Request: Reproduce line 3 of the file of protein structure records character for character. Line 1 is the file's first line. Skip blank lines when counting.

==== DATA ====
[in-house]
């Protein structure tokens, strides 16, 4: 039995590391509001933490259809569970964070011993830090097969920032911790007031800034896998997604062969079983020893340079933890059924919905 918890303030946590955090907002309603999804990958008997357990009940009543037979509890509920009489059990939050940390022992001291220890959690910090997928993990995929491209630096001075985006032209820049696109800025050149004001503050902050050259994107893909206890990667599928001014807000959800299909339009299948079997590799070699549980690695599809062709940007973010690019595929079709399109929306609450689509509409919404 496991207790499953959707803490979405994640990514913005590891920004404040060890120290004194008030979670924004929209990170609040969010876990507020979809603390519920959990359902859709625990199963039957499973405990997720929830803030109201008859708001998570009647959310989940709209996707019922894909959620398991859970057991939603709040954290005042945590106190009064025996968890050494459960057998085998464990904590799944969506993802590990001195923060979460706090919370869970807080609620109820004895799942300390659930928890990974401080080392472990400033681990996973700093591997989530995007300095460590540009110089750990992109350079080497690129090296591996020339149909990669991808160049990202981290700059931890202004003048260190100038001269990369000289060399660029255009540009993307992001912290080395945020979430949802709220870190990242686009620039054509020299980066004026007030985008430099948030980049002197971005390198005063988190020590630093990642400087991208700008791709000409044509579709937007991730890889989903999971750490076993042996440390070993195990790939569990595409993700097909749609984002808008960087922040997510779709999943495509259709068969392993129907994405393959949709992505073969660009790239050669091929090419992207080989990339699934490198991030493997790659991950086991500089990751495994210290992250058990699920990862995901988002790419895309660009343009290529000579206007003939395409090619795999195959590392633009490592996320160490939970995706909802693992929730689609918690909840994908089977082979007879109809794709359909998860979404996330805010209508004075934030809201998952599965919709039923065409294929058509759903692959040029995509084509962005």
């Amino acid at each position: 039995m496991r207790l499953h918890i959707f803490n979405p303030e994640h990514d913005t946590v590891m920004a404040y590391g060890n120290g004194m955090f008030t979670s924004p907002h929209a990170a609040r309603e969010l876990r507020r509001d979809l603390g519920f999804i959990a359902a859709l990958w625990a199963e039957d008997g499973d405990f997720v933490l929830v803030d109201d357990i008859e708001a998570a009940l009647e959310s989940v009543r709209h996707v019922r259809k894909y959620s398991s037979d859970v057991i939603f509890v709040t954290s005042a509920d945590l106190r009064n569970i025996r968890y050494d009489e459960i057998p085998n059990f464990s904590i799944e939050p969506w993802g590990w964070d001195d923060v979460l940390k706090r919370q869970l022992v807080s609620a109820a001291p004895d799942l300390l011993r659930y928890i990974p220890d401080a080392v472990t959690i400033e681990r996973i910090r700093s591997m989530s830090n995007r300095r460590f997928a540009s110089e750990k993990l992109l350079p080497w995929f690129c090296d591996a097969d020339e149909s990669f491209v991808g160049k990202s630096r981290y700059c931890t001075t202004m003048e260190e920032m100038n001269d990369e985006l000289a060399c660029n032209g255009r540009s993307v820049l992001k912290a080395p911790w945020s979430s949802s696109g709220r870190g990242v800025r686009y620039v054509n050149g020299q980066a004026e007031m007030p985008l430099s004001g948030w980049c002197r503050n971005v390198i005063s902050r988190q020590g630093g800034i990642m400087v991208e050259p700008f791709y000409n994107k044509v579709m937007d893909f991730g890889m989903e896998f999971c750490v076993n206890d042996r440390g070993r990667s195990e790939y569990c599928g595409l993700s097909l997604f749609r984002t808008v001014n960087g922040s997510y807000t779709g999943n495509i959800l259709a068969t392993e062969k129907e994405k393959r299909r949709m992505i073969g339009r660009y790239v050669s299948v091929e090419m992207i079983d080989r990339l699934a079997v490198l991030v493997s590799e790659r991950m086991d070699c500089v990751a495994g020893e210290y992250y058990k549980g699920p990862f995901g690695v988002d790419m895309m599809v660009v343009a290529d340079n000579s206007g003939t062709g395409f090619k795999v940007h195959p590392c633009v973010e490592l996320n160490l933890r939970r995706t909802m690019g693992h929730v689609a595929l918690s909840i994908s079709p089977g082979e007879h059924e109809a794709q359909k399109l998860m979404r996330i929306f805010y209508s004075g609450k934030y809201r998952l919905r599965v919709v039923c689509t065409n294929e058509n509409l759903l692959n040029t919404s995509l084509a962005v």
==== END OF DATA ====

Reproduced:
């Amino acid at each position: 039995m496991r207790l499953h918890i959707f803490n979405p303030e994640h990514d913005t946590v590891m920004a404040y590391g060890n120290g004194m955090f008030t979670s924004p907002h929209a990170a609040r309603e969010l876990r507020r509001d979809l603390g519920f999804i959990a359902a859709l990958w625990a199963e039957d008997g499973d405990f997720v933490l929830v803030d109201d357990i008859e708001a998570a009940l009647e959310s989940v009543r709209h996707v019922r259809k894909y959620s398991s037979d859970v057991i939603f509890v709040t954290s005042a509920d945590l106190r009064n569970i025996r968890y050494d009489e459960i057998p085998n059990f464990s904590i799944e939050p969506w993802g590990w964070d001195d923060v979460l940390k706090r919370q869970l022992v807080s609620a109820a001291p004895d799942l300390l011993r659930y928890i990974p220890d401080a080392v472990t959690i400033e681990r996973i910090r700093s591997m989530s830090n995007r300095r460590f997928a540009s110089e750990k993990l992109l350079p080497w995929f690129c090296d591996a097969d020339e149909s990669f491209v991808g160049k990202s630096r981290y700059c931890t001075t202004m003048e260190e920032m100038n001269d990369e985006l000289a060399c660029n032209g255009r540009s993307v820049l992001k912290a080395p911790w945020s979430s949802s696109g709220r870190g990242v800025r686009y620039v054509n050149g020299q980066a004026e007031m007030p985008l430099s004001g948030w980049c002197r503050n971005v390198i005063s902050r988190q020590g630093g800034i990642m400087v991208e050259p700008f791709y000409n994107k044509v579709m937007d893909f991730g890889m989903e896998f999971c750490v076993n206890d042996r440390g070993r990667s195990e790939y569990c599928g595409l993700s097909l997604f749609r984002t808008v001014n960087g922040s997510y807000t779709g999943n495509i959800l259709a068969t392993e062969k129907e994405k393959r299909r949709m992505i073969g339009r660009y790239v050669s299948v091929e090419m992207i079983d080989r990339l699934a079997v490198l991030v493997s590799e790659r991950m086991d070699c500089v990751a495994g020893e210290y992250y058990k549980g699920p990862f995901g690695v988002d790419m895309m599809v660009v343009a290529d340079n000579s206007g003939t062709g395409f090619k795999v940007h195959p590392c633009v973010e490592l996320n160490l933890r939970r995706t909802m690019g693992h929730v689609a595929l918690s909840i994908s079709p089977g082979e007879h059924e109809a794709q359909k399109l998860m979404r996330i929306f805010y209508s004075g609450k934030y809201r998952l919905r599965v919709v039923c689509t065409n294929e058509n509409l759903l692959n040029t919404s995509l084509a962005v």